If the puppies are close, go and take a look, but don’t take your children.  It is a lot easier for us adults to see we don’t want a certain dog or a dog from a particular person.  Children bond immediately and it could be devastating to your child not to bring a puppy home once you have met a litter.  However, it could be even worse to bring a sick, or ill tempered pup home!

Everyone Wants Something Different, Make Sure You're Getting What You Need!

Puppies should be at least 8 weeks prior to leaving their moms!  Don’t take a pup under 8 weeks old, he learns too much from his mom and bite inhibition up to that point!  Be willing to travel or fly if you are looking into a rare breed.  Geography doesn’t matter to me it is the quality of the dog and the breeder that is important!

Adding a dog to your family is a 10-15 or more year commitment, don’t make a mistake and get an unhealthy dog or one with a questionable temperament.  If you are anything like me, once you spend time with a pup, you are bonded so it is important to bond with the right dog!

Good luck and enjoy your new family member you are on the road to the love of a lifetime.

 

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Comments

  1. Juan Perros says:

    Fantastic tips! The main thing if you are thinking about getting a dog

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  2. Darlene says:

    everyone wanting a puppy should read this.

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  3. Jana Rade says:

    re: genetic health issues
    Many of these can be screened for. I’d definitely want to know whether the parents had been screened also.

    Knowing what the genetic diseases is one thing, preventing them is another.

    http://dawgbusiness.blogspot.com/2010/11/picking-right-dog-to-breed.html

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  4. Michael says:

    All good points. Getting a dog is a major life changing event and shouldn’t be done on a whim. It amazes me that people will spend months deciding what car to buy will will get a dog without any consideration.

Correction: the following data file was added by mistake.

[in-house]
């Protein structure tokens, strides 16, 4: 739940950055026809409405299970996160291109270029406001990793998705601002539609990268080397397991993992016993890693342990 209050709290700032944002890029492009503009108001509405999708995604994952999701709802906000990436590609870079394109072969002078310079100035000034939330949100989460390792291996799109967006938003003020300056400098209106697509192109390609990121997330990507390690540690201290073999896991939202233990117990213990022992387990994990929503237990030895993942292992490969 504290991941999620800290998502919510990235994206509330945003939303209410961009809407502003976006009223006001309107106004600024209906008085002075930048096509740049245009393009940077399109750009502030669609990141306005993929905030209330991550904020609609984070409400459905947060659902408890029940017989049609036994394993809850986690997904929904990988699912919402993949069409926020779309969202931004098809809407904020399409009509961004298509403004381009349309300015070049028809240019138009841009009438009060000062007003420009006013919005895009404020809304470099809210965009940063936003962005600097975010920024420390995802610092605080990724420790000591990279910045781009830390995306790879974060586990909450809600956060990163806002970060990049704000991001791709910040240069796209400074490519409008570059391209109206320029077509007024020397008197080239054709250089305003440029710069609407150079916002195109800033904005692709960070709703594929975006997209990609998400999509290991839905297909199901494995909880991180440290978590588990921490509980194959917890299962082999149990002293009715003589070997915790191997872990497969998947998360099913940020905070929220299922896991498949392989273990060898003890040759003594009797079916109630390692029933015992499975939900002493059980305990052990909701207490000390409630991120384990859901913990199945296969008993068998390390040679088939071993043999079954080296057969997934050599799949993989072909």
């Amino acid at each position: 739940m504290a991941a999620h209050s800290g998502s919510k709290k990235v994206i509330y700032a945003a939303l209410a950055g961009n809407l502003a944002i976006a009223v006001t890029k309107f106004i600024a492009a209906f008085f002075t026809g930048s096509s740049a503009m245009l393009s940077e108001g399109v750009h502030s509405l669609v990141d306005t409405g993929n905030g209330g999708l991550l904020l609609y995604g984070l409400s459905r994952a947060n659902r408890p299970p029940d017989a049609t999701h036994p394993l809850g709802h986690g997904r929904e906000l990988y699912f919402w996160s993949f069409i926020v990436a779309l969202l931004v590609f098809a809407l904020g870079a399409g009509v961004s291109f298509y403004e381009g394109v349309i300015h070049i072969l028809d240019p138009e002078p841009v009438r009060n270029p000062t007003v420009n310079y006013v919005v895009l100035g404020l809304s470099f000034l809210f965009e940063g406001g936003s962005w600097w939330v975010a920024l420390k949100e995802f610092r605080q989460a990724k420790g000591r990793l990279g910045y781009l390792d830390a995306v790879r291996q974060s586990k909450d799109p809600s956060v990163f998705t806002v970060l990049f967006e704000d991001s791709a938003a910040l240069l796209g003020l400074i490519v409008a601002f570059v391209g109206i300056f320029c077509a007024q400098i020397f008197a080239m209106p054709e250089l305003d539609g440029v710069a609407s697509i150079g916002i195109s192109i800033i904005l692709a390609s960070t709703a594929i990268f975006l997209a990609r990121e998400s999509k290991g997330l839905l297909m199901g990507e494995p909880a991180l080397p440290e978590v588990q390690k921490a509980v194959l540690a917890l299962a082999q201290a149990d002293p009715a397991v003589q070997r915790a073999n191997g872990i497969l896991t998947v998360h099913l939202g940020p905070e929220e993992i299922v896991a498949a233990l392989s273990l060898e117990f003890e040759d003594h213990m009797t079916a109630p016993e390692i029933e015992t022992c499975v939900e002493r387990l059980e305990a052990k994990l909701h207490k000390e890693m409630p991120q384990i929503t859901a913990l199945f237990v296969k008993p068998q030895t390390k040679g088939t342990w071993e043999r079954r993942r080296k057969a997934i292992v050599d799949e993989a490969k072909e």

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  5. Rajesh says:

    I remember when we first went on buying our first ever puppy, it was a cute dalmatian and we have 4 of them to choose from. Back then I was thinking of asking, can I take them all home with me? But then the work required on taking good care of them would be ginourmous!

    List #5, very good point. If they are “competent” and “trustworthy” breeders too then they wouldn’t mind welcoming you into their home filled with their dogs.

    A must read article, you could’ve written this years before. Saved me from a lot of wrong decisions.. Oh well, keep it up Minette!

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    Minette Reply:

    Thank you! I am glad to have you as a reader!

    [Reply]

  6. Smith says:

    First of all i would like to thank you for the great and informative entry. I has to admit that I have never heard about this information I have noticed many new facts for me. Thanks a lot for sharing this useful and attractive information and I will be waiting for other interesting posts from you in the nearest future. Keep it up.

    [Reply]